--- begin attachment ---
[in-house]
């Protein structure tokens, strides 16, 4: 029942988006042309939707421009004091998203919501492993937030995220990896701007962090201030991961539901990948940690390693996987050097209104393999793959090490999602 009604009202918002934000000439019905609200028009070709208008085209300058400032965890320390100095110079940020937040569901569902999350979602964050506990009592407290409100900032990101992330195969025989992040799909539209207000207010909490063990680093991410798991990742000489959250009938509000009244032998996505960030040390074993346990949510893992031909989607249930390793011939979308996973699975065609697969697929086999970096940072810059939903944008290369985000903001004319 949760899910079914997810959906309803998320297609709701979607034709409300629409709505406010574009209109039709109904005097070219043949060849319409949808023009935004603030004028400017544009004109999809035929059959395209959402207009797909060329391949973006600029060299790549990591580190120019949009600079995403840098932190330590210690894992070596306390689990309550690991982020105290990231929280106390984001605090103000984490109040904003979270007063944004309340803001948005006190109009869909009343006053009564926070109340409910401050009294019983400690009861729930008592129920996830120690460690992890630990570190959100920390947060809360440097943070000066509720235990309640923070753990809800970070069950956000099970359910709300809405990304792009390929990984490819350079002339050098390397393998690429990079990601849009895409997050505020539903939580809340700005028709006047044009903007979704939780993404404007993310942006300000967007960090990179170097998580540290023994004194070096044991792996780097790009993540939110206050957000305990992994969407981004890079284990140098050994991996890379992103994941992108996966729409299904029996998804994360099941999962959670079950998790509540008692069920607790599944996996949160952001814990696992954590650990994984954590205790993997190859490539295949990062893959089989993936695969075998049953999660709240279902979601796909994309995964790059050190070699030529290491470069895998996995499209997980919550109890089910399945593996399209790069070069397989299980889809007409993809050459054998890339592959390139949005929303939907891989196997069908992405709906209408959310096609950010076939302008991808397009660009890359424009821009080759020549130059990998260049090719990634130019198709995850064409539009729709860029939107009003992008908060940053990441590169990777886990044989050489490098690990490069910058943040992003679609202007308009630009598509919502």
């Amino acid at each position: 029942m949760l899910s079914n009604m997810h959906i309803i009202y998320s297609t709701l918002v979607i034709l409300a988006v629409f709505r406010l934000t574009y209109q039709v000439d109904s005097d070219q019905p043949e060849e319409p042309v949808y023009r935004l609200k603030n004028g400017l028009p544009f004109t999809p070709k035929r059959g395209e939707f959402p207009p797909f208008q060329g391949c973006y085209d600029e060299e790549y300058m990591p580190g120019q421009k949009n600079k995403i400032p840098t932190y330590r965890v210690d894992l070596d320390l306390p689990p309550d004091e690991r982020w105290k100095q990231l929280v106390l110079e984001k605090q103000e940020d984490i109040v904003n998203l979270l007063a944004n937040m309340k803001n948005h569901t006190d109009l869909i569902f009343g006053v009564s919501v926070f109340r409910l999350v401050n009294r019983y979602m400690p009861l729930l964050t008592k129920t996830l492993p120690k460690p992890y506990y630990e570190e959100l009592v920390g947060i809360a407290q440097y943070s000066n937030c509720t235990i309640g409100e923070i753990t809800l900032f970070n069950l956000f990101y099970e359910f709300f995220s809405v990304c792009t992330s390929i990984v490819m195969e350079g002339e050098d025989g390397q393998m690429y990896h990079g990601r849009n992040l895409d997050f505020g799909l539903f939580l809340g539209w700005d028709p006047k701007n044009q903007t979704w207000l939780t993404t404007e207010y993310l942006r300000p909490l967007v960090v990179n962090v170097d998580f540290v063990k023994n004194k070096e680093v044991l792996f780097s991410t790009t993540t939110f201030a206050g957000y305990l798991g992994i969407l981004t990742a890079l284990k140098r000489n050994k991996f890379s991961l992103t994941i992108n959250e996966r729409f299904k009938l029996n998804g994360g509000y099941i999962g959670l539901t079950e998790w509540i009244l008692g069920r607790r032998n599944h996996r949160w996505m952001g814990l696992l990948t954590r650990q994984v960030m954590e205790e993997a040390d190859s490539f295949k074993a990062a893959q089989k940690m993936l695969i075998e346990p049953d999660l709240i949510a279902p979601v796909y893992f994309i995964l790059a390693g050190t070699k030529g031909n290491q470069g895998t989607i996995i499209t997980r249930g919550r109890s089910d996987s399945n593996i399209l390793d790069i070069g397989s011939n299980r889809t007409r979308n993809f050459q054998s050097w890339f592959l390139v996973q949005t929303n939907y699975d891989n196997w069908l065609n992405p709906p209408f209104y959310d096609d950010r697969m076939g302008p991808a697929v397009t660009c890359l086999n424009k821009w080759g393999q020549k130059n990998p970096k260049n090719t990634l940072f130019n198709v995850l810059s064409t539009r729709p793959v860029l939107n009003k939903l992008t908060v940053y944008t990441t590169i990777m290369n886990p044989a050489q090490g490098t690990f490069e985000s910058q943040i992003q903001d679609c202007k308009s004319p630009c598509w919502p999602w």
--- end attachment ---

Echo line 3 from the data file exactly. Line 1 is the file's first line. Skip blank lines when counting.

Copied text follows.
């Amino acid at each position: 029942m949760l899910s079914n009604m997810h959906i309803i009202y998320s297609t709701l918002v979607i034709l409300a988006v629409f709505r406010l934000t574009y209109q039709v000439d109904s005097d070219q019905p043949e060849e319409p042309v949808y023009r935004l609200k603030n004028g400017l028009p544009f004109t999809p070709k035929r059959g395209e939707f959402p207009p797909f208008q060329g391949c973006y085209d600029e060299e790549y300058m990591p580190g120019q421009k949009n600079k995403i400032p840098t932190y330590r965890v210690d894992l070596d320390l306390p689990p309550d004091e690991r982020w105290k100095q990231l929280v106390l110079e984001k605090q103000e940020d984490i109040v904003n998203l979270l007063a944004n937040m309340k803001n948005h569901t006190d109009l869909i569902f009343g006053v009564s919501v926070f109340r409910l999350v401050n009294r019983y979602m400690p009861l729930l964050t008592k129920t996830l492993p120690k460690p992890y506990y630990e570190e959100l009592v920390g947060i809360a407290q440097y943070s000066n937030c509720t235990i309640g409100e923070i753990t809800l900032f970070n069950l956000f990101y099970e359910f709300f995220s809405v990304c792009t992330s390929i990984v490819m195969e350079g002339e050098d025989g390397q393998m690429y990896h990079g990601r849009n992040l895409d997050f505020g799909l539903f939580l809340g539209w700005d028709p006047k701007n044009q903007t979704w207000l939780t993404t404007e207010y993310l942006r300000p909490l967007v960090v990179n962090v170097d998580f540290v063990k023994n004194k070096e680093v044991l792996f780097s991410t790009t993540t939110f201030a206050g957000y305990l798991g992994i969407l981004t990742a890079l284990k140098r000489n050994k991996f890379s991961l992103t994941i992108n959250e996966r729409f299904k009938l029996n998804g994360g509000y099941i999962g959670l539901t079950e998790w509540i009244l008692g069920r607790r032998n599944h996996r949160w996505m952001g814990l696992l990948t954590r650990q994984v960030m954590e205790e993997a040390d190859s490539f295949k074993a990062a893959q089989k940690m993936l695969i075998e346990p049953d999660l709240i949510a279902p979601v796909y893992f994309i995964l790059a390693g050190t070699k030529g031909n290491q470069g895998t989607i996995i499209t997980r249930g919550r109890s089910d996987s399945n593996i399209l390793d790069i070069g397989s011939n299980r889809t007409r979308n993809f050459q054998s050097w890339f592959l390139v996973q949005t929303n939907y699975d891989n196997w069908l065609n992405p709906p209408f209104y959310d096609d950010r697969m076939g302008p991808a697929v397009t660009c890359l086999n424009k821009w080759g393999q020549k130059n990998p970096k260049n090719t990634l940072f130019n198709v995850l810059s064409t539009r729709p793959v860029l939107n009003k939903l992008t908060v940053y944008t990441t590169i990777m290369n886990p044989a050489q090490g490098t690990f490069e985000s910058q943040i992003q903001d679609c202007k308009s004319p630009c598509w919502p999602w």